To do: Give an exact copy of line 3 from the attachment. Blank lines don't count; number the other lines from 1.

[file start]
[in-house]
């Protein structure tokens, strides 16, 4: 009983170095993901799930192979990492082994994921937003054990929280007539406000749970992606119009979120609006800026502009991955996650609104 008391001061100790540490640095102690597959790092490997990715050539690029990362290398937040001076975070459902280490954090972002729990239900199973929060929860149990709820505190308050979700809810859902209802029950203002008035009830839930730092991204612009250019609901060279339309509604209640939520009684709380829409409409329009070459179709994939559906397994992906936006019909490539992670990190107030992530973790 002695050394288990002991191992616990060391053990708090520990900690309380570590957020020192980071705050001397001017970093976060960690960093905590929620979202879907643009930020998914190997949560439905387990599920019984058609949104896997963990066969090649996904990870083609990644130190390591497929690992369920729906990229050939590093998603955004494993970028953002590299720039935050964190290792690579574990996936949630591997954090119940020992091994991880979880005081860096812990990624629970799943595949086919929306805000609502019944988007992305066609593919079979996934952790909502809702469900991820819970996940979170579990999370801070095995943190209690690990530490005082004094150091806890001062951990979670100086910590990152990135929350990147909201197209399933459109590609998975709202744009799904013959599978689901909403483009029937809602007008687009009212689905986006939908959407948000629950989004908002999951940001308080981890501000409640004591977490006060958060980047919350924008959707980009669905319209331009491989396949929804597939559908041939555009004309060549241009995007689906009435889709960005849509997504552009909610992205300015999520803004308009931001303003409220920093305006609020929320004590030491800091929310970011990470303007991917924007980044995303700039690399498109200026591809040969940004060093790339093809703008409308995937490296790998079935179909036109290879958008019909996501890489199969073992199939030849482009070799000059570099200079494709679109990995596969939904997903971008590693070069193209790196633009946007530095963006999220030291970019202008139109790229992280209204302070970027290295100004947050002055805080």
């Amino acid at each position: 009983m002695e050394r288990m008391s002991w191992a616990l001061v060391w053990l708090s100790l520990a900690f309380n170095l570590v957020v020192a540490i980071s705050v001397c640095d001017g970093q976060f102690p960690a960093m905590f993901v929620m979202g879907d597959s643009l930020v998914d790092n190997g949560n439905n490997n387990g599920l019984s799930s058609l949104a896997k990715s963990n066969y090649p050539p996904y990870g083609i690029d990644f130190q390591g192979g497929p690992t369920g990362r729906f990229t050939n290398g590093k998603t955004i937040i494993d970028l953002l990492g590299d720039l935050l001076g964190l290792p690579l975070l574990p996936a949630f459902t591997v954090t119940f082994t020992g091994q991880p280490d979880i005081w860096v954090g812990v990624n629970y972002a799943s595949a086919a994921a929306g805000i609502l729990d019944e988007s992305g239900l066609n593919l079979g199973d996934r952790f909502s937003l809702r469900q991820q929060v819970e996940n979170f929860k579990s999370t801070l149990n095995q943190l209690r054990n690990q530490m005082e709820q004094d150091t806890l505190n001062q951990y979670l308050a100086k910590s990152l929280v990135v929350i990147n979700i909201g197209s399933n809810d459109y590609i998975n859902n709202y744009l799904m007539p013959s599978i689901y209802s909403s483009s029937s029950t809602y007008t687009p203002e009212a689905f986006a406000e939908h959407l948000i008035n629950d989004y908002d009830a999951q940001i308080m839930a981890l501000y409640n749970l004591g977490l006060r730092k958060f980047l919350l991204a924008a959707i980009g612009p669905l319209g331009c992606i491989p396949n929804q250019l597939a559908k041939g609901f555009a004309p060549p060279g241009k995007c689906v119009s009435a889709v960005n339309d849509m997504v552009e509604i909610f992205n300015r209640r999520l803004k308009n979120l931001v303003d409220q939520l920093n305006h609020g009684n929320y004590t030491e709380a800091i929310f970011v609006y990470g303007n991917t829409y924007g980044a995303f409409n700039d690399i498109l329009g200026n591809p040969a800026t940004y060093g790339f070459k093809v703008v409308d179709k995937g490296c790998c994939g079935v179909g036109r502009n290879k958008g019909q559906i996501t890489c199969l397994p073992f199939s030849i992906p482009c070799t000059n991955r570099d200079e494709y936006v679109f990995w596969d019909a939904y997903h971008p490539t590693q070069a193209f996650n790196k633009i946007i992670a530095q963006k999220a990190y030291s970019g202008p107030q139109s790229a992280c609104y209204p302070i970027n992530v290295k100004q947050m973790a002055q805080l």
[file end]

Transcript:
């Amino acid at each position: 009983m002695e050394r288990m008391s002991w191992a616990l001061v060391w053990l708090s100790l520990a900690f309380n170095l570590v957020v020192a540490i980071s705050v001397c640095d001017g970093q976060f102690p960690a960093m905590f993901v929620m979202g879907d597959s643009l930020v998914d790092n190997g949560n439905n490997n387990g599920l019984s799930s058609l949104a896997k990715s963990n066969y090649p050539p996904y990870g083609i690029d990644f130190q390591g192979g497929p690992t369920g990362r729906f990229t050939n290398g590093k998603t955004i937040i494993d970028l953002l990492g590299d720039l935050l001076g964190l290792p690579l975070l574990p996936a949630f459902t591997v954090t119940f082994t020992g091994q991880p280490d979880i005081w860096v954090g812990v990624n629970y972002a799943s595949a086919a994921a929306g805000i609502l729990d019944e988007s992305g239900l066609n593919l079979g199973d996934r952790f909502s937003l809702r469900q991820q929060v819970e996940n979170f929860k579990s999370t801070l149990n095995q943190l209690r054990n690990q530490m005082e709820q004094d150091t806890l505190n001062q951990y979670l308050a100086k910590s990152l929280v990135v929350i990147n979700i909201g197209s399933n809810d459109y590609i998975n859902n709202y744009l799904m007539p013959s599978i689901y209802s909403s483009s029937s029950t809602y007008t687009p203002e009212a689905f986006a406000e939908h959407l948000i008035n629950d989004y908002d009830a999951q940001i308080m839930a981890l501000y409640n749970l004591g977490l006060r730092k958060f980047l919350l991204a924008a959707i980009g612009p669905l319209g331009c992606i491989p396949n929804q250019l597939a559908k041939g609901f555009a004309p060549p060279g241009k995007c689906v119009s009435a889709v960005n339309d849509m997504v552009e509604i909610f992205n300015r209640r999520l803004k308009n979120l931001v303003d409220q939520l920093n305006h609020g009684n929320y004590t030491e709380a800091i929310f970011v609006y990470g303007n991917t829409y924007g980044a995303f409409n700039d690399i498109l329009g200026n591809p040969a800026t940004y060093g790339f070459k093809v703008v409308d179709k995937g490296c790998c994939g079935v179909g036109r502009n290879k958008g019909q559906i996501t890489c199969l397994p073992f199939s030849i992906p482009c070799t000059n991955r570099d200079e494709y936006v679109f990995w596969d019909a939904y997903h971008p490539t590693q070069a193209f996650n790196k633009i946007i992670a530095q963006k999220a990190y030291s970019g202008p107030q139109s790229a992280c609104y209204p302070i970027n992530v290295k100004q947050m973790a002055q805080l």